Sarah R. bin Tyeer is a Research Associate in the School of Oriental and African Studies at the University of London, UK. Her recent publications include essays in the volumes: Qur’an and Adab: The Shaping of Classical Literary Tradition, The Beloved in Middle East Literature: The Culture of Love and Languishing, and The City in Premodern and Modern Arabic Literature.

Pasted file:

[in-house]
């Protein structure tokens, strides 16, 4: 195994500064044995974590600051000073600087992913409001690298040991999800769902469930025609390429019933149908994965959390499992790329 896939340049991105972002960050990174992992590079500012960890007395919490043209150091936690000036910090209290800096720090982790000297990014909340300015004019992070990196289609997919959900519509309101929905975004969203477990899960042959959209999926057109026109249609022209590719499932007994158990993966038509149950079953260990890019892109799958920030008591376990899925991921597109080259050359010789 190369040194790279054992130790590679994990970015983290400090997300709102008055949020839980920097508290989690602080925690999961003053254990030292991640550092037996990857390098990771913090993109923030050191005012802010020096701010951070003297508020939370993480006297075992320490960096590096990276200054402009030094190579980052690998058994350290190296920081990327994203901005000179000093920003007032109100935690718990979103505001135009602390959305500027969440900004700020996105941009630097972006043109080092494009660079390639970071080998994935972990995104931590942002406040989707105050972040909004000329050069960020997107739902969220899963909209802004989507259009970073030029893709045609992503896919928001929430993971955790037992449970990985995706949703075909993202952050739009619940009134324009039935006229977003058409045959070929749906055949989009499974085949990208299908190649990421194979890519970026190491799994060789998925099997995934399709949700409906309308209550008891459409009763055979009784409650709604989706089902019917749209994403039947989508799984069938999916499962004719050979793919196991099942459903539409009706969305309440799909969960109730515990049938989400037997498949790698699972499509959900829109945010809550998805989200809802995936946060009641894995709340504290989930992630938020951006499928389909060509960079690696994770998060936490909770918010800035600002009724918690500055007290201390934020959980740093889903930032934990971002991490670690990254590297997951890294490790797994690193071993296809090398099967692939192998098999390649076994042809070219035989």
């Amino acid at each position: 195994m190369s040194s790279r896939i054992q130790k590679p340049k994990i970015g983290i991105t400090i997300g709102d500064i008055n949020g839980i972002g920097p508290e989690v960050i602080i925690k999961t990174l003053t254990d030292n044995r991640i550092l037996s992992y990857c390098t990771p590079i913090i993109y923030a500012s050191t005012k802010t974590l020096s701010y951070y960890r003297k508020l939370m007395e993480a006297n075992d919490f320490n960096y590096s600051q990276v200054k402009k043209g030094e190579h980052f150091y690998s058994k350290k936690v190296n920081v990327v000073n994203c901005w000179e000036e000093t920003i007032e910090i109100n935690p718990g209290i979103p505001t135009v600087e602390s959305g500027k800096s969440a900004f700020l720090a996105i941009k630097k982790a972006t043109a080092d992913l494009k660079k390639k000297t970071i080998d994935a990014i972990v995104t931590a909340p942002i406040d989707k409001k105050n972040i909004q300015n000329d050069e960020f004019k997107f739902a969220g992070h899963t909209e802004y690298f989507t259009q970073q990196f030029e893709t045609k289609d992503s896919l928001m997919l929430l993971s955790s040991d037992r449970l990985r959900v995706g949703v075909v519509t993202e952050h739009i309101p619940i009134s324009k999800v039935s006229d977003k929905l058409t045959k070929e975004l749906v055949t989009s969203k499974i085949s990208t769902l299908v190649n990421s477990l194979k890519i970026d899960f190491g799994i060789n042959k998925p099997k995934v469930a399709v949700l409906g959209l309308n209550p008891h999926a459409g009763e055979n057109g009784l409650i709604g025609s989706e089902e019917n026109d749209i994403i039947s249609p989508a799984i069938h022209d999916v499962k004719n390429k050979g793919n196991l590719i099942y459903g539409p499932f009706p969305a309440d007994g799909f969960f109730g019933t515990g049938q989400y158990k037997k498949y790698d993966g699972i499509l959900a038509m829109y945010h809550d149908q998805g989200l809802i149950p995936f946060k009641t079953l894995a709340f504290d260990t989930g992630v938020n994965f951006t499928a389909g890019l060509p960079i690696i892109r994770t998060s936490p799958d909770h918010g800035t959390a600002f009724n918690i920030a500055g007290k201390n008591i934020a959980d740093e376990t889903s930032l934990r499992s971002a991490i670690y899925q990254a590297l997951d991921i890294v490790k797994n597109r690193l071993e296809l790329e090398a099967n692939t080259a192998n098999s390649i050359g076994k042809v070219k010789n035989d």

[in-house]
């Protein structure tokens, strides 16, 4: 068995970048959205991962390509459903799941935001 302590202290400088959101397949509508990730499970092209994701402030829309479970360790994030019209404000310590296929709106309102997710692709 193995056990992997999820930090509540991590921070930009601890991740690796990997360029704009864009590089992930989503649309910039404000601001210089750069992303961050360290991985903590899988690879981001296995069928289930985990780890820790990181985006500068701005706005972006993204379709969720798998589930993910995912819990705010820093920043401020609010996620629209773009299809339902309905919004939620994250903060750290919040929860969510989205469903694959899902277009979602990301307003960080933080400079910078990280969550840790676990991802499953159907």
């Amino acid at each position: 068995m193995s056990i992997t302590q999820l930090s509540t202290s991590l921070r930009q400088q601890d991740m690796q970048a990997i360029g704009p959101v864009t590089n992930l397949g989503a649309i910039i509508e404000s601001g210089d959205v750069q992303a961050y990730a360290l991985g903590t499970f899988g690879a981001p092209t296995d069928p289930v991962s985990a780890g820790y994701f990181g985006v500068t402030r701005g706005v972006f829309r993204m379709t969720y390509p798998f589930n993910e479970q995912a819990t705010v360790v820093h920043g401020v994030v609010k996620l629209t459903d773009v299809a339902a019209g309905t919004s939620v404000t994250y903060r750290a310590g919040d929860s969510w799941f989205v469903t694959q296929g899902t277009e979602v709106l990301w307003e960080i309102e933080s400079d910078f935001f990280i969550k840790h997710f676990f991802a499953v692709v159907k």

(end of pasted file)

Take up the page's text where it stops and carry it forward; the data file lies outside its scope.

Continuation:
This book approaches the Qur’an as a primary source for delineating the definition of ugliness, and by extension beauty, and in turn establishing meaningful tools and terms for literary criticism within the discipline of classical Arabic literature (adab). Focusing on the aesthetic dimension of the Qur’an, this methodology opens up new horizons for reading adab by reading the tradition from within the tradition and thereby examining issues of “decontextualisation” and the “untranslatable.” This approach, in turn, invites Comparatists, as well as Arabists, to consider other means and perspectives for approaching adab besides the Bakhtinian carnival. Applying this critical strategy to literary works as diverse as One Thousand and One Nights and The Epistle of Forgiveness, Sarah R. bin Tyeer aims to prove two major points: how Bakhtin’s aesthetics is anachronistic and therefore theoretically inappropriate when applied to certain literary works and how ultimately this literary methodology is sometimes used as a proxy for ungrounded and, sometimes, unfair arguments by other scholars.